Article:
Copyright Photo: Tony Storck/AirlinersGallery.com. Airbus A319-112 N756US (msn 1340) prepares to land at Baltimore-Washington Thurgood Marshall International Airport (BWI).

American Airlines aircraft slide show (current livery only): AG Airline Slide Show

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Southwest’s flight attendants vote down the tentative agreement

Southwest Airlines‘ (Dallas) flight attendants have turned down the tentative contract by a large 87 percent margin. The airline issued this statement:

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Southwest Airlines (LUV) has announced that its Flight Attendants have voted down a tentative agreement that would have ended two years of negotiations. Representatives for Transport Workers Union (TWU) Local 556 say Flight Attendants rejected the deal by 87 percent of those casting ballots. Nearly 89 percent of eligible Flight Attendants voted.

“This agreement ensured that our Flight Attendants would stay atop the industry in pay and benefits,” said Randy Babbitt, Southwest Senior Vice President Labor Relations. “It improved the Company’s competitiveness with certain work-rule changes and supported our evolving network, both domestically and in international markets. So naturally we’re disappointed that it didn’t pass.”

The deal was slated to run through May 2019 and contained fixed wage increases, cash bonuses, and quality of life improvements. Southwest says it remains committed to reaching an agreement that best serves the interests of both the Company and its Flight Attendants.

“Knowing how volatile our industry can be, I can’t imagine a better time to secure an agreement,” said Vice President Cabin Services Mike Hafner. “But together we will find a way to move forward. Southwest Flight Attendants are the finest in the industry, and I am continuously proud of their consistent efforts and the caring service they provide our Customers.”

Southwest expects TWU leadership will take some time to evaluate the results prior to returning to direct bargaining. But for now, Southwest Flight Attendants will continue working under the terms of their current agreement, which became amendable May 31, 2013.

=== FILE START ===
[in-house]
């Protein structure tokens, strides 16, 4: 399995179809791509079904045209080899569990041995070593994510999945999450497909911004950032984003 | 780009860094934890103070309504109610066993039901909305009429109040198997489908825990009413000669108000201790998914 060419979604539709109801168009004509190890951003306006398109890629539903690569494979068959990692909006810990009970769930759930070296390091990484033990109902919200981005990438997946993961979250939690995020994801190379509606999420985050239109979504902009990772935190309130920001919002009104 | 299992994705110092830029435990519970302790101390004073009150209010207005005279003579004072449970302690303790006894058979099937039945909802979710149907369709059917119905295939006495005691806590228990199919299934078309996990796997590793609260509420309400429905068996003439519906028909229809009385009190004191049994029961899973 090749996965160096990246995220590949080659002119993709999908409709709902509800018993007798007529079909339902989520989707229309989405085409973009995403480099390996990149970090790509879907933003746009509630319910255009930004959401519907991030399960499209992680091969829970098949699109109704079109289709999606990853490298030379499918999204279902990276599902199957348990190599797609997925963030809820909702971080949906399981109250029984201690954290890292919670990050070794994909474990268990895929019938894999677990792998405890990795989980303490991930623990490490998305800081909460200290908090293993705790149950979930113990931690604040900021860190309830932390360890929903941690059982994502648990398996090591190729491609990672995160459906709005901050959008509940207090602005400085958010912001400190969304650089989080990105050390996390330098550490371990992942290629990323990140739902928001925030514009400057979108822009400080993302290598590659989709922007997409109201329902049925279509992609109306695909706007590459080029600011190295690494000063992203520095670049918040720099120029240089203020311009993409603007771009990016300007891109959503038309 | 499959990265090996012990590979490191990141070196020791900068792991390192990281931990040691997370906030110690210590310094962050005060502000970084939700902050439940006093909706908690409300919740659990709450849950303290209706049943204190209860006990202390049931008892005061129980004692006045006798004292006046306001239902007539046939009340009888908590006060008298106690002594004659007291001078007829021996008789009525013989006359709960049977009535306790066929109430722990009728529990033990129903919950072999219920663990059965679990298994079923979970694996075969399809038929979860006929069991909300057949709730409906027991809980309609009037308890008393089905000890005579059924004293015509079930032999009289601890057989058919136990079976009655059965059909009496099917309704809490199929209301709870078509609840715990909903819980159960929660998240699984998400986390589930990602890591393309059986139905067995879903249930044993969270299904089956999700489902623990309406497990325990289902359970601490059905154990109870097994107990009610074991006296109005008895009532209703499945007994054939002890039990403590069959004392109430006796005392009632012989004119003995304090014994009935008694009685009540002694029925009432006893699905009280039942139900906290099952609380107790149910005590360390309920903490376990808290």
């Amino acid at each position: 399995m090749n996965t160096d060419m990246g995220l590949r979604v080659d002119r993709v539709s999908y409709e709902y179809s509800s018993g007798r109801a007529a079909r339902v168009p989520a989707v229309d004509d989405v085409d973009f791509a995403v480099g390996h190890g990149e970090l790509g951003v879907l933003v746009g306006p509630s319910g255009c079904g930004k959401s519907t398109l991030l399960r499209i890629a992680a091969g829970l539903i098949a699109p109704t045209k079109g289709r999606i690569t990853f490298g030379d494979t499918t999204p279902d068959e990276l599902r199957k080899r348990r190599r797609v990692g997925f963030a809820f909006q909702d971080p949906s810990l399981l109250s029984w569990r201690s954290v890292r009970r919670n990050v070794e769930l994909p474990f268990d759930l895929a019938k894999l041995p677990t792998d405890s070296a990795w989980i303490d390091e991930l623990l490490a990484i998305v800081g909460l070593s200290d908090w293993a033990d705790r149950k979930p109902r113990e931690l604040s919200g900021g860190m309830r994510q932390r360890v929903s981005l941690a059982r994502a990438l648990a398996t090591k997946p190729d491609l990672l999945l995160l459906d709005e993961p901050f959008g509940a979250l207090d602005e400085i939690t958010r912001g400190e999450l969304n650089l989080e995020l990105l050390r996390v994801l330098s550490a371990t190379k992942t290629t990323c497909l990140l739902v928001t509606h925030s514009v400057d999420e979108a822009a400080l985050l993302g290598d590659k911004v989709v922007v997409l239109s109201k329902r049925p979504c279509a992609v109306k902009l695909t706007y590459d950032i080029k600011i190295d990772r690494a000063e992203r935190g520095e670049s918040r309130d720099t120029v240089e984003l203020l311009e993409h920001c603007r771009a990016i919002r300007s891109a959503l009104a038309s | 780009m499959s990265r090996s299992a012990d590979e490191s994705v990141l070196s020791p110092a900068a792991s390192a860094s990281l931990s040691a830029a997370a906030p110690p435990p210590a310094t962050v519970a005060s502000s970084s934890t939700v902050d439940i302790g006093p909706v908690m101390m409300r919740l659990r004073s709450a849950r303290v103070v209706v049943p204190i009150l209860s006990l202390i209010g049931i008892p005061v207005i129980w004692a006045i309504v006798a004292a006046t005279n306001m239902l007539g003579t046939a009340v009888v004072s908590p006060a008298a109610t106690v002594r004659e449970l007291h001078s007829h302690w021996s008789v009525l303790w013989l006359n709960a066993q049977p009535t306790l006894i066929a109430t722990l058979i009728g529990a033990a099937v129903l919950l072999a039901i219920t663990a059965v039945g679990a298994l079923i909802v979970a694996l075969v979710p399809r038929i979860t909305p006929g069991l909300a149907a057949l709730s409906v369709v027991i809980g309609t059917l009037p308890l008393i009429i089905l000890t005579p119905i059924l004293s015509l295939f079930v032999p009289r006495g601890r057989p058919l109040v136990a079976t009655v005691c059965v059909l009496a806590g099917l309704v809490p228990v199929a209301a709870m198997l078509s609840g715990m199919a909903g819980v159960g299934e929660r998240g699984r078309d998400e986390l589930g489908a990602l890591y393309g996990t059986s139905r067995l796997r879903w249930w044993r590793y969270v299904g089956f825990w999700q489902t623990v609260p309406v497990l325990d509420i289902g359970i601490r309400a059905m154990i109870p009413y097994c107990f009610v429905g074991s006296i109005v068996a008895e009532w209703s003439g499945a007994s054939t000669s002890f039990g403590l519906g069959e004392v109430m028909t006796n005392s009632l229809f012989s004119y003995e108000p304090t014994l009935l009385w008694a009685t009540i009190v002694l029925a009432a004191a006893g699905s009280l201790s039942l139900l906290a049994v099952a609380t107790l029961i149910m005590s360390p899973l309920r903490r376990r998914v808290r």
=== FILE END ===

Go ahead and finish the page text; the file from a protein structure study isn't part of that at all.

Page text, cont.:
Copyright Photo: Tony Storck/AirlinersGallery.com. Boeing 737-76N N7718B (msn 32665) approaches the runway at Baltimore-Washington Thurgood Marshall International Airport (BWI).

Southwest Airlines aircraft slide show: AG Airline Slide Show

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Southwest to hire an additional 650 customer service representatives

Southwest Airlines (Dallas) has issued this statement:

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Southwest Airlines is on a mission to hire an additional 650 Customer Service Representatives at call centers in Albuquerque, N.M.; Phoenix; and San Antonio. Southwest Airlines Customer Service Representatives provide the legendary Customer Service Southwest Airlines is known for while resolving Customer concerns, providing information, and assisting with reservations.

“A passion for helping people is a key to success in Southwest’s Customer Service Representative role,” said Julie Weber, Vice President People. “We are looking for hardworking, fun-loving, and caring people who will give their all to help connect our Customers to what’s important in their lives.”

Southwest is frequently recognized as a best place to work. Most recently: 21 consecutive years on FORTUNE’s list of World’s Most Admired Companies (#7 in 2015); ranked as the top airline employer and one of the top 20 best employers overall on Forbes’ list of America’s Best Employers; and named One of the Best Places to Work in 2015 by Glassdoor.